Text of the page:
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De Klerk 'a product of apartheid'

Published Jan 11, 2010


Racism, unemployment and the housing shortage were all the legacy of former state president FW de Klerk, ANC Youth Leader Julius Malema said on Thursday at celebrations marking the 20th anniversary of Nelson Mandela's release from jail.

It was De Klerk, as head of state, who took the momentous decision in 1990 to free Mandela after 27 years behind bars.

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But Malema, addressing a crowd of several thousand at Drakenstein prison near Paarl, said the former National Party leader, who shared the Nobel Peace Prize with Mandela, was neither a hero nor an icon.

Malema said De Klerk had made the February 2, 1990, announcement that Mandela would be released simply because the people of South Africa had demanded that the ANC be unbanned and Mandela freed.

"De Klerk never released Mandela - De Klerk must never be celebrated. De Klerk is a product of apartheid.

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"De Klerk sponsored black-on-black violence. De Klerk sponsored the IFP to kill our people in KwaZulu-Natal."

He said De Klerk had never loved the people of South Africa.

"Racism is the legacy of De Klerk. Unemployment is the legacy of De Klerk. Shortage of houses is the legacy of De Klerk. De Klerk must never be compared with Mandela."

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Earlier, Malema was one of a number of VIPs who symbolically retraced Mandela's first steps to freedom through the gates of Drakenstein prison, formerly known as Victor Verster.

Struggle veterans Mac Maharaj, Cyril Ramaphosa, Ahmed Kathrada and Andrew Mlangeni were in the front row of marchers.

Mandela was not at Thursday's celebration, nor was his former wife Winnie, who in 1990 was at his side.

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But there was a galaxy of other ANC luminaries, including several cabinet ministers, and comrades from the tripartite alliance, among them Cosatu general secretary Zwelinzima Vavi.

Whereas Mandela's walk came after a year of nominal imprisonment in a warder's residence on the prison grounds, Thursday's march followed a sumptuous breakfast laid on by the ANC - with corporate sponsorship - for invited guests in a marquee on the prison grounds.

As the marchers walked the few hundred metres from the marquee to the gates, officials pleaded with journalists to give them space to move.

"Don't make it a long walk, make it a short one please," joked Maharaj.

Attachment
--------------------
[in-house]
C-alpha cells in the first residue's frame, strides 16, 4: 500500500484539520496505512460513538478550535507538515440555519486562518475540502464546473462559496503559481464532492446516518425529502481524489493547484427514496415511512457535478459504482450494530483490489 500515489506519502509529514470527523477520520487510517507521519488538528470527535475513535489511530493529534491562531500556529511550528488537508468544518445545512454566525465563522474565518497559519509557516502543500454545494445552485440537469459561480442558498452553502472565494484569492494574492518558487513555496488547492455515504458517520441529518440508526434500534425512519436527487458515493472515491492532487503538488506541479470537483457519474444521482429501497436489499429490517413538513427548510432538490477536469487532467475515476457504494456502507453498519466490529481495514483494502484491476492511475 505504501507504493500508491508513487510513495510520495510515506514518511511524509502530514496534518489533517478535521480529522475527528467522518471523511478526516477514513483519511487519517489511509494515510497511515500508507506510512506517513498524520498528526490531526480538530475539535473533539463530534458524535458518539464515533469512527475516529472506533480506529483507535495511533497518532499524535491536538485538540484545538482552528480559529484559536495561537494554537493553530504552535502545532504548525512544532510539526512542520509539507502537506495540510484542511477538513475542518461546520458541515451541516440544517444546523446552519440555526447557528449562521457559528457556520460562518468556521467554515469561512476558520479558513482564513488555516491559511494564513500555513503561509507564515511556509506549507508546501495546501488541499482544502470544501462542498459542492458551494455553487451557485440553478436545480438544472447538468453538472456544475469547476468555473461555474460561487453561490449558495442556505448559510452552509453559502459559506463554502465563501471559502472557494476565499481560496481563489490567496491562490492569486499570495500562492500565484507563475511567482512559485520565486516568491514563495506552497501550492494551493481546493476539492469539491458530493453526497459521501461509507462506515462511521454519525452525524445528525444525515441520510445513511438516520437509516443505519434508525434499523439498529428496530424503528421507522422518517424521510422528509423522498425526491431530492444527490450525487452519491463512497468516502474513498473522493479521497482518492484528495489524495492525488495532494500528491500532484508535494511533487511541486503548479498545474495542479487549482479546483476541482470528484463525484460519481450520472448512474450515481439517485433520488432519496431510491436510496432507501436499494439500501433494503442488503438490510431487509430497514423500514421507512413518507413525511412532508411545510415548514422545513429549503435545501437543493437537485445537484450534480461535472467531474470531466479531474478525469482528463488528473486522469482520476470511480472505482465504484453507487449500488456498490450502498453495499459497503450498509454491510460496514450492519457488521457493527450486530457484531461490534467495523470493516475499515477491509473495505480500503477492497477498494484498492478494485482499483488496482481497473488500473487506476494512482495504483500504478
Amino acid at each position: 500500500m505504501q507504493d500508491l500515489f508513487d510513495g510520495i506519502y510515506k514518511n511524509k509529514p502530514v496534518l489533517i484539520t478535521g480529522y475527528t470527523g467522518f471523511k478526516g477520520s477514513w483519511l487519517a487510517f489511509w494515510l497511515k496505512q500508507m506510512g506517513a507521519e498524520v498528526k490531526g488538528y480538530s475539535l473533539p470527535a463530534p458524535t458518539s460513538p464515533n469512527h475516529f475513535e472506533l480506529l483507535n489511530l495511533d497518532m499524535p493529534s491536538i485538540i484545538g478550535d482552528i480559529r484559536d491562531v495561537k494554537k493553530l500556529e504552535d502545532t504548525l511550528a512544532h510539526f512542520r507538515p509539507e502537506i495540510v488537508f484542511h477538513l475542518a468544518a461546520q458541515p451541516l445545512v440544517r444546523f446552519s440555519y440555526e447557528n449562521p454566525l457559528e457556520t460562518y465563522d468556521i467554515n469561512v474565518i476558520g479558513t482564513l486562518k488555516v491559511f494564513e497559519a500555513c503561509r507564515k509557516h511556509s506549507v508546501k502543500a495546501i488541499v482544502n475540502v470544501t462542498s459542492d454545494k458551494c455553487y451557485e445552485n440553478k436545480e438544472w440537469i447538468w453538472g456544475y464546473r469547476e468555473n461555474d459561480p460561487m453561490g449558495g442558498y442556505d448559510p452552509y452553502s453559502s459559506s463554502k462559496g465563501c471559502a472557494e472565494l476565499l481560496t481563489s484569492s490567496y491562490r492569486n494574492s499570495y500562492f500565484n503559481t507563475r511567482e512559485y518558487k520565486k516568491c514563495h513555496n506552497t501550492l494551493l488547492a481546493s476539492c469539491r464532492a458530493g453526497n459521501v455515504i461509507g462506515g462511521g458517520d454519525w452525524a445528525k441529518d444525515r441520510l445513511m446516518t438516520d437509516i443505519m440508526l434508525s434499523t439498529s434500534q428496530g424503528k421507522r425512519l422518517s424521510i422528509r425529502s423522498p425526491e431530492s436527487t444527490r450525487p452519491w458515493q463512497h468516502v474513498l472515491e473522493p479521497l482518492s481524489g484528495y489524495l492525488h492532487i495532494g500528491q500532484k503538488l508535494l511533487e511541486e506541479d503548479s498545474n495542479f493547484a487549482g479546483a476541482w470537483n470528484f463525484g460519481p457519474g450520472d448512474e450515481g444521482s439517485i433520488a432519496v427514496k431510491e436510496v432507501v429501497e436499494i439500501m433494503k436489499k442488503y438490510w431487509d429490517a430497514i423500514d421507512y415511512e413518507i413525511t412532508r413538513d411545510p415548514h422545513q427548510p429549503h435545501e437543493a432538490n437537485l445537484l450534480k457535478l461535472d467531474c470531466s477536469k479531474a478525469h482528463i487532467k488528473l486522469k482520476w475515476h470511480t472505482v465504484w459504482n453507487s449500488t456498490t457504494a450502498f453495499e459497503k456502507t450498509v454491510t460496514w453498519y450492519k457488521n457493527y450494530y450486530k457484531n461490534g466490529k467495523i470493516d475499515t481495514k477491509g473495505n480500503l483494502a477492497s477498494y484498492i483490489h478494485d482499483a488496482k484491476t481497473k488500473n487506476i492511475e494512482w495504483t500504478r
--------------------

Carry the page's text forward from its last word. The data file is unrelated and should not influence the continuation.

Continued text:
At the gates, where they were met by a crowd of several thousand people, they halted for speeches at the life-size bronze statue of Mandela that stands there.

Planning Minister Trevor Manuel, who was a member of the national reception committee set up at the time to co-ordinate Mandela's release, told the crowd that the day of the release in 1990 was etched on everyone's memory.

In his first public speech, Mandela had said he would place his life in the hands of his fellow South Africans to continue as "a fellow soldier in the struggle for liberation".

"Today Madiba continues with that promise," Manuel said.

"He hasn't ever given up the responsibilities. It was not something that he said because he was happy to be out of prison. He said it because it was fundamental to his belief system.

"We were here with him then, we are here with him today still."

Manuel said it had to be recognised that on that day Mandela was not an individual but a disciplined and loyal member of the ANC.

"Important as Madiba was, he was a symbol. Because the ANC always said, 'Release Nelson Mandela and all other political prisoners.'

"Today we celebrate the symbolism, but we don't focus only on Madiba.

"We remind ourselves of where we've come from in the struggle to establish a deep and durable democracy in this country, that touches the lives of all of our people.

"We remind ourselves of where we've come from, but we remind ourselves also of where we need to go to."

Ramaphosa, former head of the reception committee and now a businessman, told his listeners that the ANC had not been unbanned by former state president FW de Klerk.

"You unbanned it yourself. You hoisted the flag of our people high, and you said the ANC leads, the ANC lives," he said.

"When comrade Nelson Mandela was released, as he walked out of these prison gates, we knew that his freedom meant that our freedom had also arrived. As he became free we also knew that we were now free."

At a subsequent rally on the prison sports field, SA Communist Party general secretary Blade Nzimande said it was important while celebrating Mandela as an icon not to lose sight of him as a revolutionary.

He said the challenge facing the country was to translate political freedom into economic wealth for the people as a whole. - Sapa

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